Standalone or Non-Standalone, That Is Not the Question, Commented by ZTE

Operators in South Korea, Japan and China will be among the first ones in the world to launch commercial 5G networks of significant scale. For example, China is likely to have a pre-commercial 5G launch soon and 2020 is set to be the year for commercial rollout of the next generation mobile services. By then, it is expected that technologies and ecosystems will be fully ready and it will be the right timing for the full-fledged standalone (SA) mode of 5G.

The Chinese operators all aim to be the best in their network quality and the service they can offer, in which case SA mode has its advantages. By definition, SA mode means 5G radio built with 5G core networks, therefore it can realise all the new use cases the technologies have promised, including the two primary cases, vertical and ultra reliable low latency communications.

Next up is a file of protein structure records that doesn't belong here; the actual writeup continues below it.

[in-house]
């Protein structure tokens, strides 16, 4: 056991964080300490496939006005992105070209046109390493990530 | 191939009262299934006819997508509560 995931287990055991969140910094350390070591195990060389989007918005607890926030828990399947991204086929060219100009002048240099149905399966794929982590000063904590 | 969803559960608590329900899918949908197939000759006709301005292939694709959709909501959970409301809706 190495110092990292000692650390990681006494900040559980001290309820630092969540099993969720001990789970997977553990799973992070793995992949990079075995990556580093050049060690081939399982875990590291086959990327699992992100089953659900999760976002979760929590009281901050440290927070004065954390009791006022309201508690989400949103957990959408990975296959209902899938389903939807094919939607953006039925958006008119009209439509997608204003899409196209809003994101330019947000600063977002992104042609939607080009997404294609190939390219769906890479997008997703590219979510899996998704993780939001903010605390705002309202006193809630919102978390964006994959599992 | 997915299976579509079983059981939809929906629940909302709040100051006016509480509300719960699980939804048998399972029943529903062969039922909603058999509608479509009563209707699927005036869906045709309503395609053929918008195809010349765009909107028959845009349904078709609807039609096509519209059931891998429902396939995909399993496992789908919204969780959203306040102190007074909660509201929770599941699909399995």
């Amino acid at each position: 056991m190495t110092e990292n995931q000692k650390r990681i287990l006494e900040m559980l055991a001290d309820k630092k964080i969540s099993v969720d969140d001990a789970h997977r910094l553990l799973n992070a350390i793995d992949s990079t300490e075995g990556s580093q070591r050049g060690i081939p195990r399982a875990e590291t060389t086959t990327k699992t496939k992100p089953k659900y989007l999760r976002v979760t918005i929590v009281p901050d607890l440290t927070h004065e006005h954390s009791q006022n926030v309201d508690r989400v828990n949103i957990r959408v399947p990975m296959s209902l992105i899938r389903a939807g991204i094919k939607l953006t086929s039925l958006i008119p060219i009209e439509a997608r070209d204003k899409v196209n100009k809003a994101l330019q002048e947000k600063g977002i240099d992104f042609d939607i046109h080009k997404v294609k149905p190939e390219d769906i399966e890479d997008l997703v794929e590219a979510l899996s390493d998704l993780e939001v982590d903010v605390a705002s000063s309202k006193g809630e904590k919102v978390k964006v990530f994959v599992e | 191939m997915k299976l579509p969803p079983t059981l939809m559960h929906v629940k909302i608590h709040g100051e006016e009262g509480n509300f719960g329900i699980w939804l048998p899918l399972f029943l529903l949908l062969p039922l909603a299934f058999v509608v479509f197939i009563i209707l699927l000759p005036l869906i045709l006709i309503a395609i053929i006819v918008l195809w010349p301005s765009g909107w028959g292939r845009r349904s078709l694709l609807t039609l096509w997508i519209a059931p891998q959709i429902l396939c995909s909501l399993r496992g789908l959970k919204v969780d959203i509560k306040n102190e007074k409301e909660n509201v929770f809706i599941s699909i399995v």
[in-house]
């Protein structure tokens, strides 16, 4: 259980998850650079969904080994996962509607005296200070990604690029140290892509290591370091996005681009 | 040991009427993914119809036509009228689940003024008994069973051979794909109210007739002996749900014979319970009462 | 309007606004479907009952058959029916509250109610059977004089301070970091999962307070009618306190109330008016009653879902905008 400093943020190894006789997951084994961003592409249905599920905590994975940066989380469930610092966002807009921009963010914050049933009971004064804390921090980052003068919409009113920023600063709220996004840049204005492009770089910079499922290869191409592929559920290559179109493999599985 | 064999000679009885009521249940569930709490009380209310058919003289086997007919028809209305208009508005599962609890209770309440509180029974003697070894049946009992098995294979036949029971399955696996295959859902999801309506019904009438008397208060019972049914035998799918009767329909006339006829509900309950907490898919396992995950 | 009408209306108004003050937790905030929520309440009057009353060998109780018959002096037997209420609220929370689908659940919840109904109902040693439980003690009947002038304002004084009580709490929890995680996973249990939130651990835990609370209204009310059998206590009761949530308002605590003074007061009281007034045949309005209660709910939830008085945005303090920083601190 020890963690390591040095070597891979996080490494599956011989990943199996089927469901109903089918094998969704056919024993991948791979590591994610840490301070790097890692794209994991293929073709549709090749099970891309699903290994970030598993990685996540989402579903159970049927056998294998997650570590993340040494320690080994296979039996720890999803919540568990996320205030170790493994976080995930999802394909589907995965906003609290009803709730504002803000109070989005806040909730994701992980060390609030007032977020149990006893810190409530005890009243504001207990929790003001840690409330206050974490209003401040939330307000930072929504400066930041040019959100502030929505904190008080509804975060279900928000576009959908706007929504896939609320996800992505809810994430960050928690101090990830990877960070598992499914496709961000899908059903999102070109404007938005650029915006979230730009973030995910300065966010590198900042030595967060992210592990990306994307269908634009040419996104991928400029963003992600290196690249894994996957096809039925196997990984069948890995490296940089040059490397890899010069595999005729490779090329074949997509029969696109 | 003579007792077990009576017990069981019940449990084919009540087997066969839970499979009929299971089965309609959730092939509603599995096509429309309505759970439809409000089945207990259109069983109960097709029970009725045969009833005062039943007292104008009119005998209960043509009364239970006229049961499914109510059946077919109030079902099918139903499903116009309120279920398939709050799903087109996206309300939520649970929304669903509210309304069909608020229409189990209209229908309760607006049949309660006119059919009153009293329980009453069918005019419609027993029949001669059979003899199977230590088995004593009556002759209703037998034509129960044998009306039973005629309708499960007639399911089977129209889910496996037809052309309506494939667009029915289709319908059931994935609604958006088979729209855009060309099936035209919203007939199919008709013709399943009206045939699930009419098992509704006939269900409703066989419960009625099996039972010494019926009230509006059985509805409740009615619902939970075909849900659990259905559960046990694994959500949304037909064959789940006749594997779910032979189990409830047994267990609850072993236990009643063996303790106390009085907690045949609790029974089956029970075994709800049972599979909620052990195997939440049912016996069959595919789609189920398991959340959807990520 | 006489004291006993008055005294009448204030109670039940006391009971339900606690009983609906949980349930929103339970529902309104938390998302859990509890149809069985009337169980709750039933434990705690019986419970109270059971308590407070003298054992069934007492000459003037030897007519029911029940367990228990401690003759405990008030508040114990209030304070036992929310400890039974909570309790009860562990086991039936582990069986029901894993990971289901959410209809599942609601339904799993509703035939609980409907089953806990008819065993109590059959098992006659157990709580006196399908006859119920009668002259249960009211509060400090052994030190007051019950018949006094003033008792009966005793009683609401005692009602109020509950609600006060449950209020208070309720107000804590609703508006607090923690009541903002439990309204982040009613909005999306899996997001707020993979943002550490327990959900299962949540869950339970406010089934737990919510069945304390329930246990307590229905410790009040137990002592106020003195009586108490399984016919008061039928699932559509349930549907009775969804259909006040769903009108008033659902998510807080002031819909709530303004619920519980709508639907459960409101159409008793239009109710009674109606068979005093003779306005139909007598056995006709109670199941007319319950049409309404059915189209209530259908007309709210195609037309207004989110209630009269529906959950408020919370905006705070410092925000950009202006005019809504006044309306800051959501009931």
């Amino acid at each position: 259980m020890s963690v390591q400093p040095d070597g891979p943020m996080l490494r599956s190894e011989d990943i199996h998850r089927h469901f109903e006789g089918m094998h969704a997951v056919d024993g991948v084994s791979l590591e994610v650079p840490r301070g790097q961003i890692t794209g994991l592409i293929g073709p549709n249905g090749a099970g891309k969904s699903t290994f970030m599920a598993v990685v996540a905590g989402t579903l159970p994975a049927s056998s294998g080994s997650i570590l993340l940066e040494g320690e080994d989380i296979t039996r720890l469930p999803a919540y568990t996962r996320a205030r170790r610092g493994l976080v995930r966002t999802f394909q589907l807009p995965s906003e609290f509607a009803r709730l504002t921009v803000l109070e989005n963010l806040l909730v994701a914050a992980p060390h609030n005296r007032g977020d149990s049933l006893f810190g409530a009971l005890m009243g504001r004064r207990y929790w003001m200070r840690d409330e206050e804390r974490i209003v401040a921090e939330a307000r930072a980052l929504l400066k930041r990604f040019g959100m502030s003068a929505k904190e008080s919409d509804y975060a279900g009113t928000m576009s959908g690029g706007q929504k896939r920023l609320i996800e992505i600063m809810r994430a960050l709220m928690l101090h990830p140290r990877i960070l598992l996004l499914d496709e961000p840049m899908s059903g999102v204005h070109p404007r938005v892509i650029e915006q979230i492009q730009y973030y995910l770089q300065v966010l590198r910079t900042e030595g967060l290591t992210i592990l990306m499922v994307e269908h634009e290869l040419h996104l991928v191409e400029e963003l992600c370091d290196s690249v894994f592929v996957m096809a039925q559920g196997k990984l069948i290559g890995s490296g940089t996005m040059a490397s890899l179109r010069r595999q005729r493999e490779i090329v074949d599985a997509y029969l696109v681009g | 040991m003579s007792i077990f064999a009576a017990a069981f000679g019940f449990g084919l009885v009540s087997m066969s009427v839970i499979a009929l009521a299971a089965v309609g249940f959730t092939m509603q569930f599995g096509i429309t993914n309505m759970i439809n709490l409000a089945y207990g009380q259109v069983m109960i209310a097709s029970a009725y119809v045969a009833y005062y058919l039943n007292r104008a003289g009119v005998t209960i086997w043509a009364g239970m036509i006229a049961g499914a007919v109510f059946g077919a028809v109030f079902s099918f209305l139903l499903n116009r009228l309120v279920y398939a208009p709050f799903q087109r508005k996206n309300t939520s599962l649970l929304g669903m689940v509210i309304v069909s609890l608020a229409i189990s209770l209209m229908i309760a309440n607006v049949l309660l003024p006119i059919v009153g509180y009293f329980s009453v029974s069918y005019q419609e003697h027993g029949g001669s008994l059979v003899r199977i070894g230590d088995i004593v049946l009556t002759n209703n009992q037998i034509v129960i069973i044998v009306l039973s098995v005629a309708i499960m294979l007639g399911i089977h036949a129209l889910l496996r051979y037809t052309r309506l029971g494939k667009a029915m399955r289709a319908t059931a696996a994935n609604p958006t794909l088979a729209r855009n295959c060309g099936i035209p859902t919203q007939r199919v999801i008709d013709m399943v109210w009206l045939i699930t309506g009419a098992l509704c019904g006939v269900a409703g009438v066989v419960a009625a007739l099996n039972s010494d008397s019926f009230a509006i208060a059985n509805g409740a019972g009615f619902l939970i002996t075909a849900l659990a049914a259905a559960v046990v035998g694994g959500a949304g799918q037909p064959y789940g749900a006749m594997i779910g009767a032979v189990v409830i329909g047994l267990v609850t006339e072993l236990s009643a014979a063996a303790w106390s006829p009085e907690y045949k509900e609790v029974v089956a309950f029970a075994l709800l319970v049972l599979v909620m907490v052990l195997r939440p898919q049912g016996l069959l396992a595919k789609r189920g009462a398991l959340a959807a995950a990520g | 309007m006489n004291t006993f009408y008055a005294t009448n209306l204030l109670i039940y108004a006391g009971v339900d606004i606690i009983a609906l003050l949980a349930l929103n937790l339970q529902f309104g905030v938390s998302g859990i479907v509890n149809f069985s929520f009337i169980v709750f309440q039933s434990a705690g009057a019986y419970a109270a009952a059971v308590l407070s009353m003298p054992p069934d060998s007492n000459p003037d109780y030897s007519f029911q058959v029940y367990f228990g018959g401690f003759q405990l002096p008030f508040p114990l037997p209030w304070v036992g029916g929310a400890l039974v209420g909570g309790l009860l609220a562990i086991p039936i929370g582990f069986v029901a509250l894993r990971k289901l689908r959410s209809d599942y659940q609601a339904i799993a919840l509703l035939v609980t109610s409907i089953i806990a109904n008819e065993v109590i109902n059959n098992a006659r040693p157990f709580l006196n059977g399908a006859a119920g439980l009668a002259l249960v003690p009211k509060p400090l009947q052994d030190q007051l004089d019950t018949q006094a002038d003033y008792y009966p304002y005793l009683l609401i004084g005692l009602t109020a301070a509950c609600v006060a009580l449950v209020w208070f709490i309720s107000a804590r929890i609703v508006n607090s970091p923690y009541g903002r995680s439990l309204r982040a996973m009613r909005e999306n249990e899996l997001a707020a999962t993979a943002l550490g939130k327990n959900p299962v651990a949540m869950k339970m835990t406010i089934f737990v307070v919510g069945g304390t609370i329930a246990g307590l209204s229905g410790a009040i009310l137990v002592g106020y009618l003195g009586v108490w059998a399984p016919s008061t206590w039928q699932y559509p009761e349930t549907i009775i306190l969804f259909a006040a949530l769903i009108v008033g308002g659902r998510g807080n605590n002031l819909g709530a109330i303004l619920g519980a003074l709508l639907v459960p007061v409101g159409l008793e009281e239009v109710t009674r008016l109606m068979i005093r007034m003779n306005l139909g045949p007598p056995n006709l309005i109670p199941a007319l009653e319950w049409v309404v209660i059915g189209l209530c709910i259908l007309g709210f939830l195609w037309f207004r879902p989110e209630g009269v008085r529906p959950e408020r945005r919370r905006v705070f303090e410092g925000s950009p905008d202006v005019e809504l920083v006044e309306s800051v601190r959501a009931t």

Despite the recent momentum of SA mode from Chinese and global operators, there are also quite a number of operators with preference for NSA mode. For some operators this decision is based on speed advantage, the ability to roll out 5G as soon as possible. For others this option is also heavily related to cost, as by definition, NSA mode is 5G radio with LTE core networks, therefore saving the cost of building out the 5G core network, at least at the initial stage. Some 5G use cases do not need end-to-end 5G coverage, and NSA mode will already be able to deliver good enough experience, taking examples of EMBB and OTT services. Also, ZTE believes that most operators starting with NSA mode will migrate to SA mode when the 5G technology and ecosystem are more mature and more cost efficient.

This November ZTE commented with Lightreading, they are happy and able to support whichever route to 5G its operator partners may choose, SA or NSA.

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